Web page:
Marketers often distinguish between paid, earned, and owned media. While the strategies are different, the goal is the same — to generate awareness and engagement. Paid and earned get most of the attention, but the new battleground is going to be owned media. If you want to get ahead, and stay ahead, you need to rethink your owned media strategy.
At the risk of oversimplifying, paid media is advertising and sponsorships, while earned media is public relations and word-of-mouth. Companies either pay to deliver content to an audience or try to earn coverage and exposure from reporters and influencers. In contrast, owned media is anything under companies’ direct control such as websites, newsletters, catalogs, and blogs.
Social media is usually treated as owned and earned. The rationale is that brands own their own social channels and audiences, then try to earn sharing and word-of-mouth. But don’t be fooled. Social media is not owned media.
If social media were truly owned, brands would have control over the experience, access to their fans, and full use of the data. But the reality is quite different. Public social networks like LinkedIn and Twitter don’t enable brands to access their own data. And Facebook now charges brands to reach their own fans and followers.
Most social media is rented, not owned. Facebook, Twitter, and LinkedIn are your landlords and you just lease the space. It’s true that you own your accounts and profiles. That’s like having your name on the mailbox. But as your landlord, they can enter your apartment at will, renovate the building whenever they like — and keep the profits resulting from improvements you make to the property.
There are many advantages to leasing a property. But don’t confuse the rights of a renter with the freedom of an owner. Third-party social media platforms are a combination of paid and earned, not owned. Social media is an owned media strategy for the social networks themselves, but not for you.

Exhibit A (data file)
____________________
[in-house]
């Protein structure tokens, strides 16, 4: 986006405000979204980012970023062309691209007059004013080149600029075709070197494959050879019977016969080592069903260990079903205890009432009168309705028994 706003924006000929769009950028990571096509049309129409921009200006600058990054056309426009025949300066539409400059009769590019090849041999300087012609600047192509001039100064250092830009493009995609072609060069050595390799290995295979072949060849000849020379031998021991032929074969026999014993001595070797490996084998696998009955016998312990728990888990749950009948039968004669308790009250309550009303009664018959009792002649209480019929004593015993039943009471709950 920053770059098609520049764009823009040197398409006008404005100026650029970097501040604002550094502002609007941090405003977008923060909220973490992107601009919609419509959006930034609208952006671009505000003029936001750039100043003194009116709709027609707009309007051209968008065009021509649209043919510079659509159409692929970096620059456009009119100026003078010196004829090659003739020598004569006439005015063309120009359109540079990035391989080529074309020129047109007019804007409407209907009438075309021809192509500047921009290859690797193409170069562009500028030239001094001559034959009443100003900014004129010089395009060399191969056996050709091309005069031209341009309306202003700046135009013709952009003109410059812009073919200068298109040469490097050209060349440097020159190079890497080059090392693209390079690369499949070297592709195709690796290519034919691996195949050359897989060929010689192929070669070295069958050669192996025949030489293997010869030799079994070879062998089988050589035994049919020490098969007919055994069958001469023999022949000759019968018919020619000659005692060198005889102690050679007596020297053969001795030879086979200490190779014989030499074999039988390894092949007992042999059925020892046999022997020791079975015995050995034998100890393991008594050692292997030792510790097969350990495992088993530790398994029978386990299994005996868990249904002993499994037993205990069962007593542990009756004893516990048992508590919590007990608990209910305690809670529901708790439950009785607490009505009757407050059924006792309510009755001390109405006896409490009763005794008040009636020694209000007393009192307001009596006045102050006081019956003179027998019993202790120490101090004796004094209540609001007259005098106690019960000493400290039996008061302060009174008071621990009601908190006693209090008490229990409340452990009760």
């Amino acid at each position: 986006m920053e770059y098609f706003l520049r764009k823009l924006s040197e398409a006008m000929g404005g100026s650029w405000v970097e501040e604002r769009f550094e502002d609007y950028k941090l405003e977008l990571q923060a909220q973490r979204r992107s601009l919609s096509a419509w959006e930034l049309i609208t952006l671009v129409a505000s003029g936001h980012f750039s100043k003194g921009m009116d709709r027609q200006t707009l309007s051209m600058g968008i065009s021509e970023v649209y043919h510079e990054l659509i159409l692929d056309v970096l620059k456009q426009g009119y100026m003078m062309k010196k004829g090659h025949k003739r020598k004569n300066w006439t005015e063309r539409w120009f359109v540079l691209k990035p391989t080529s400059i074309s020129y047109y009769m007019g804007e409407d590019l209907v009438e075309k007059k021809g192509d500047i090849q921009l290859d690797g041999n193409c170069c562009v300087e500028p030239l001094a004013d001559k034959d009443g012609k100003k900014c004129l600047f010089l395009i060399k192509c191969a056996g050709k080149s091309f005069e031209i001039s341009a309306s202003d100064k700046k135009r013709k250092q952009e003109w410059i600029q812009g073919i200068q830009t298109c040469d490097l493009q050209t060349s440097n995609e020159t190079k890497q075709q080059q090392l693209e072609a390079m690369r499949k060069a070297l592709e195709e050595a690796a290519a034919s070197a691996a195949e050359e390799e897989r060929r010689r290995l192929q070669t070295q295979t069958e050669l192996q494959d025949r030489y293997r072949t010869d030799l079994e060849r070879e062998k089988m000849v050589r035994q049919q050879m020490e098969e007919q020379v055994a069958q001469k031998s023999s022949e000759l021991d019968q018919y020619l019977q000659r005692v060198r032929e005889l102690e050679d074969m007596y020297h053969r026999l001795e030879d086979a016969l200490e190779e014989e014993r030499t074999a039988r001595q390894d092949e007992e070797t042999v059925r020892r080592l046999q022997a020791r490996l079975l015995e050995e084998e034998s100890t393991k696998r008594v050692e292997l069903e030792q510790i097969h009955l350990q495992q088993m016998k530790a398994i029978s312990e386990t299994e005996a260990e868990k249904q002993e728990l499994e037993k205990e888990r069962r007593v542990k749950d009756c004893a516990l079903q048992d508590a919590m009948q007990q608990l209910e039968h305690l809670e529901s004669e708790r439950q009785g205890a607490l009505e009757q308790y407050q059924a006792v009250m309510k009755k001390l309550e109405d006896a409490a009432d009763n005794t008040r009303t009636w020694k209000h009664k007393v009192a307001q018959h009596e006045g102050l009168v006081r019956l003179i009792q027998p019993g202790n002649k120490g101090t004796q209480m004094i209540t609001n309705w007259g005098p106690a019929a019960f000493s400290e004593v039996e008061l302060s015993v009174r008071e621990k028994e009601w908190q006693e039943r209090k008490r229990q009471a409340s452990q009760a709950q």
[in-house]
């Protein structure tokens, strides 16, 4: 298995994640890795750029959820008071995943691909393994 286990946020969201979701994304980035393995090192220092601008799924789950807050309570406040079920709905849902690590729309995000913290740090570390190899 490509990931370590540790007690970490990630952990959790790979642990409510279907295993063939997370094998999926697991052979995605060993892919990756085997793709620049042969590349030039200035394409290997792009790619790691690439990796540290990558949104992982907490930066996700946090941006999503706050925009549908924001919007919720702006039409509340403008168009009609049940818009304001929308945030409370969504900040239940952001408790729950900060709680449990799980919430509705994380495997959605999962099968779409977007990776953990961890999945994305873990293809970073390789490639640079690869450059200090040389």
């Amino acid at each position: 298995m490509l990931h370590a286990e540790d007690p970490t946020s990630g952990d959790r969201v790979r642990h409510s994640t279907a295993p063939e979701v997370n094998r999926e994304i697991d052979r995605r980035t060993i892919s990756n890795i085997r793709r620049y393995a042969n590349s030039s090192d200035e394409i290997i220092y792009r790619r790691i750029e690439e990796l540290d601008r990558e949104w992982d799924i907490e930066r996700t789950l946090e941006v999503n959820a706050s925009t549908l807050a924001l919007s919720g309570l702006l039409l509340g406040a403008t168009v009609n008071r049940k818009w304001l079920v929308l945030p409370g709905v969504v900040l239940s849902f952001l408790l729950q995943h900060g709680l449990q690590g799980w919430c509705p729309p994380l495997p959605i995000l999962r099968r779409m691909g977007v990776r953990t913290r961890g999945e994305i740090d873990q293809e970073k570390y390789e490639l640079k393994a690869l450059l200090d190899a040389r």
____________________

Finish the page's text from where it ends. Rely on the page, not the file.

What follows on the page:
So what are the elements of an owned media strategy? Think content, community, and context.
- Content: The foundations of an owned media strategy are your content channels — the vehicles through which you deliver content to audiences directly, unmediated by a third party. The most common channels are your website, catalogs, and newsletters. You should also consider your stores and mobile apps. The key to a successful content channel is that you have engaging content that is relevant and valuable, and that you are using all available data to personalize the experience for the user.
- Community: While content channels focus on the connection between you and your customer, community emphasizes the connections your customers have with each other. These can be online, such as virtual communities or private social networks, or offline, such as in-person gatherings or events. They can be direct, as in discussion forums, or indirect, through peer benchmarking. It’s more work to create your own community than to rent someone else’s, but the rewards can ultimately be much greater.
- Context: The biggest limitation of paid and earned media is having a purely transactional relationship with your fans, followers and customers. You need some mechanism for turning isolated interactions into a connected experience. This requires an ability to capture data and turn that data into value for the customer by combining big andlittle data. Loyalty and reward programs provide this type of context for B2C companies, while strategic account and relationship management programs do the same for B2B companies.